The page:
It’s official. Doctors now advise movement and strengthening exercises as treatment for the aching and sore joints of osteoarthritis rather than suggesting a reduction in activity and encouraging patients to keep off their feet to heal.
Aching and sore joints used to be treated by rest and reducing movement. (You know the joke: Patient: Doctor it hurts when I do X. Doctor: Then don’t do X.) Through more and more research, physicians have begun to understand that a careful approach of movement, stretching and strengthening delivers better results over the long term. From the Wall Street Journal:
The new treatment approach comes as osteoarthritis, a degenerative joint disease once considered a problem of old age, has begun showing up in more middle-aged and young adults as a result of obesity and sports injuries. Studies have shown that weight loss, combined with exercises aimed at improving joint function and building up muscles that support the joints, can significantly improve patients’ health and quality of life compared with medication alone.
While NSAIDs and over the counter medications treat general inflammation and do help with the pain of osteoarthritis, they are not necessarily a long-term solution due to their side-effects. The current suggestion by doctors includes education and exercise regimens to help patients strengthen and stabilize the tissues and support structures around a joint. More from WSJ:
Self-management programs typically involve classes that instruct people on the best exercises for strengthening muscles that support the joints and for enhancing flexibility to keep joints from regularly seizing up. As important, patients are taught which exercises not to do to avoid exacerbating the problem. Even mild exercise can be painful for osteoarthritis patients. But with time, doctors say, the benefits accumulate as reduced pain and greater mobility.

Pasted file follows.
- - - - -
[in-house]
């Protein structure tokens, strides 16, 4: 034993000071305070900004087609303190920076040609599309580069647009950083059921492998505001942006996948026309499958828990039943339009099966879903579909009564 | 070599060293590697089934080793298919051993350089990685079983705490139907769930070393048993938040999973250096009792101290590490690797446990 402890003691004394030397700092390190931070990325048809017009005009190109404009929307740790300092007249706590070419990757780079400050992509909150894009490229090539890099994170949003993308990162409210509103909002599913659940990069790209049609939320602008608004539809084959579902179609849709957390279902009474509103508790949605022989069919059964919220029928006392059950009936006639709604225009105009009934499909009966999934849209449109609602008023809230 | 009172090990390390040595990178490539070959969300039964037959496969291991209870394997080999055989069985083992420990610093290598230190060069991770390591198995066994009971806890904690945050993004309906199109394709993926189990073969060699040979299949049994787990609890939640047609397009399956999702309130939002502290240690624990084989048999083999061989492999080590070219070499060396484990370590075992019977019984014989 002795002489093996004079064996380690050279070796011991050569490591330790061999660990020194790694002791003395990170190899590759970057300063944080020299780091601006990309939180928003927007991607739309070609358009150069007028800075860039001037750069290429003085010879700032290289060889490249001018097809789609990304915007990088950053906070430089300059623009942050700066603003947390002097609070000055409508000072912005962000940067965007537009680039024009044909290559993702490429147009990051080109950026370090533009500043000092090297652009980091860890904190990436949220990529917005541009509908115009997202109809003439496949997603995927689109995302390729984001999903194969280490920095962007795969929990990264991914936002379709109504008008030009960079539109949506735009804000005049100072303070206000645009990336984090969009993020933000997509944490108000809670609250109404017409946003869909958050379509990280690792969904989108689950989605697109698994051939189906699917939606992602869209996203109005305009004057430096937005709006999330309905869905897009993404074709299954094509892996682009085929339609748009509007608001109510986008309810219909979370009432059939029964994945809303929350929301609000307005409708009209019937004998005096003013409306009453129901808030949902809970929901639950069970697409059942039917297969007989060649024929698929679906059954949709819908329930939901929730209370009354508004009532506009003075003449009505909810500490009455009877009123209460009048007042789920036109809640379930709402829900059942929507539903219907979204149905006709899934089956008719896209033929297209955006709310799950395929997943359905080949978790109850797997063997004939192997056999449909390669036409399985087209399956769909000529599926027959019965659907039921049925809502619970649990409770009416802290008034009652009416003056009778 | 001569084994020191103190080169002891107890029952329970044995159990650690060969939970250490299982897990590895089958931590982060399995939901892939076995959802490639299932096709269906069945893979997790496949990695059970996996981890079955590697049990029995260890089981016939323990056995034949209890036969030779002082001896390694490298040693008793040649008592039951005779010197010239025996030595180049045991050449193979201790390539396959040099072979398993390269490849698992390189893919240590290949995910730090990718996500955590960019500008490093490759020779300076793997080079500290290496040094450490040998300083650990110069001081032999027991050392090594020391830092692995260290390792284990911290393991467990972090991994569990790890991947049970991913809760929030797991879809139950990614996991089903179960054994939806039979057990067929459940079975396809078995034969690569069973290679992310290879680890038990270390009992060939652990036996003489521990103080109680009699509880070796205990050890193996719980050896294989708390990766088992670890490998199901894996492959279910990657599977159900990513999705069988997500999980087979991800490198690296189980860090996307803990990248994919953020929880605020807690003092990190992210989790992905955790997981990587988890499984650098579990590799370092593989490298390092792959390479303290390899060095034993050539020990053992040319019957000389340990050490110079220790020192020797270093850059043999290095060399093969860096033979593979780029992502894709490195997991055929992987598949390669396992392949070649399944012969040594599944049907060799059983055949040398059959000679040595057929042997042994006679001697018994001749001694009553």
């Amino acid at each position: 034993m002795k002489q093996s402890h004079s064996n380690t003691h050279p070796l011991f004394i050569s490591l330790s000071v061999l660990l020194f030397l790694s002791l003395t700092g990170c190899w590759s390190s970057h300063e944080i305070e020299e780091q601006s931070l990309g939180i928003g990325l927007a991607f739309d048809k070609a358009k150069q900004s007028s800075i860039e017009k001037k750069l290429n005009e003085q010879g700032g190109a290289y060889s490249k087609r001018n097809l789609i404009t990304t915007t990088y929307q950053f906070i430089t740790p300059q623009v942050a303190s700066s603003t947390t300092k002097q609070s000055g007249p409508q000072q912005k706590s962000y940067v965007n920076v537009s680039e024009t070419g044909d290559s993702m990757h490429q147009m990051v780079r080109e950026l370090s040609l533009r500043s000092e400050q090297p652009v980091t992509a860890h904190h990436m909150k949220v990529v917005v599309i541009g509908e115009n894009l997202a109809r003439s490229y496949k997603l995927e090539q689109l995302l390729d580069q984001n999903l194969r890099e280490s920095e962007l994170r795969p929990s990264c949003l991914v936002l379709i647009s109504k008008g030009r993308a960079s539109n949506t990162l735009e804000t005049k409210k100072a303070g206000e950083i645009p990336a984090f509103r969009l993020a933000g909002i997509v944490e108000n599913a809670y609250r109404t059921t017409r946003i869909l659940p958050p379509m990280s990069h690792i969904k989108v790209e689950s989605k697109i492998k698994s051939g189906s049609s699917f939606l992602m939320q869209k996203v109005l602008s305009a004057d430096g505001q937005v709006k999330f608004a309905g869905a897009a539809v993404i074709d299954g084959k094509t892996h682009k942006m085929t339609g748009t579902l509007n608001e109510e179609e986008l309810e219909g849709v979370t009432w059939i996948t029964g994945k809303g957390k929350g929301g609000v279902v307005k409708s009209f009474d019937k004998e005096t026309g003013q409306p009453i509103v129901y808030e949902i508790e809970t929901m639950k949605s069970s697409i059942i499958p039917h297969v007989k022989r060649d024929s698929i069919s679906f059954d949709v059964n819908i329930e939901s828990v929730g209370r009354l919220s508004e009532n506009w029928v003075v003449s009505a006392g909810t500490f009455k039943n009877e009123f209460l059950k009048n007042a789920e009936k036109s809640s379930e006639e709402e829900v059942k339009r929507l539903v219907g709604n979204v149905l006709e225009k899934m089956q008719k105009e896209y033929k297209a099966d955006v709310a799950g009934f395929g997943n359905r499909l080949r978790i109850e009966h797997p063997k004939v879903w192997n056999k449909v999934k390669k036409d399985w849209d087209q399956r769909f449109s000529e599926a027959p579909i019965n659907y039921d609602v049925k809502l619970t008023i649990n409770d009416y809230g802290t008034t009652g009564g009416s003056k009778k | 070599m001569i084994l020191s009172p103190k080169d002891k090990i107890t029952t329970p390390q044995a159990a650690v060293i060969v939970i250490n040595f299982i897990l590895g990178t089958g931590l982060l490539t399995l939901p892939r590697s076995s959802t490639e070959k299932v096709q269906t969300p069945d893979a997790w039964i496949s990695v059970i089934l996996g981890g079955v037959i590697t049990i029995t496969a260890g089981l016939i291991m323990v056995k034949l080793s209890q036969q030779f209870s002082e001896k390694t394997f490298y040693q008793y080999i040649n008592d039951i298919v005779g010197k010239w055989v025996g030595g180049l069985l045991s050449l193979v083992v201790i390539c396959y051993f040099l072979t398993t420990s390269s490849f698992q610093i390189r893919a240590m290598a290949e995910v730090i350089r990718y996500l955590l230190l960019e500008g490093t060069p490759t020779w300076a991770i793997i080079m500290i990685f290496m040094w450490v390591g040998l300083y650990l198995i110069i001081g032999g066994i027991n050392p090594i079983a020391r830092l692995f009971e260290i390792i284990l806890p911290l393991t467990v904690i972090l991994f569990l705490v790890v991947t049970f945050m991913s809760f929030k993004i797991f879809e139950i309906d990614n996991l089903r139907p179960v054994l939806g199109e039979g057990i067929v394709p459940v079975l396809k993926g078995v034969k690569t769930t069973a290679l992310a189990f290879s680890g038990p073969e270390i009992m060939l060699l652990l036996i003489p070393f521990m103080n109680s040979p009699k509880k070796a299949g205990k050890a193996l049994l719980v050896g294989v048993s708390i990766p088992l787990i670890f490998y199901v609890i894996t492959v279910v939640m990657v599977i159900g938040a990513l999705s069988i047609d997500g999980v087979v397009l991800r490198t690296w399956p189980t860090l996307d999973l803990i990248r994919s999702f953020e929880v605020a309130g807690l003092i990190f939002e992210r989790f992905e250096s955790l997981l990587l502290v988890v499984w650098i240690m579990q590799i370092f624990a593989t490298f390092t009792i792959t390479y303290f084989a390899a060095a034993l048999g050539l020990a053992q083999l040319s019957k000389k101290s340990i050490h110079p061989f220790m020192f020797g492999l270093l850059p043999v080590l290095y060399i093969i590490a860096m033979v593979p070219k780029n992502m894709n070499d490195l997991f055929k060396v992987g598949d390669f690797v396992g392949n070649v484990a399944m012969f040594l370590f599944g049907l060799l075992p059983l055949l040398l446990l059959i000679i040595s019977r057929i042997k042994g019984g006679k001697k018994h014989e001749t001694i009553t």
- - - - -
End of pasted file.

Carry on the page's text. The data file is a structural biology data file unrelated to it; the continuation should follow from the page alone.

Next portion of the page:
Another fact I learned from the article is that osteoarthritis arising from injuries can happen as few as 10 years after an injury. That means people injuring themselves in their teens or early 20s might have early onset osteoarthritis by 25 or 30. Our increasingly sedentary lifestyles coupled weight issues and obesity means joints have to work harder and support more weight when in motion, another factor contributing to the increase in osteoarthritis.
Coupled with an alarming Men’s Health article: The Scariest Thing You’ll Do All Day, this information puts movement and exercise at the top of the list of things to add to your day. For myself, I’m glad I have a job that requires movement and standing throughout the day after reading those two pieces.
I highly recommend reading the Wall Street Journal link if you have osteoarthritis (or think you do) or if you have family members with arthritis issues. Pass it along. And while you’re at it, get up and move around for a quick break.
Photo credit: flickr.com creative commons, user jayhem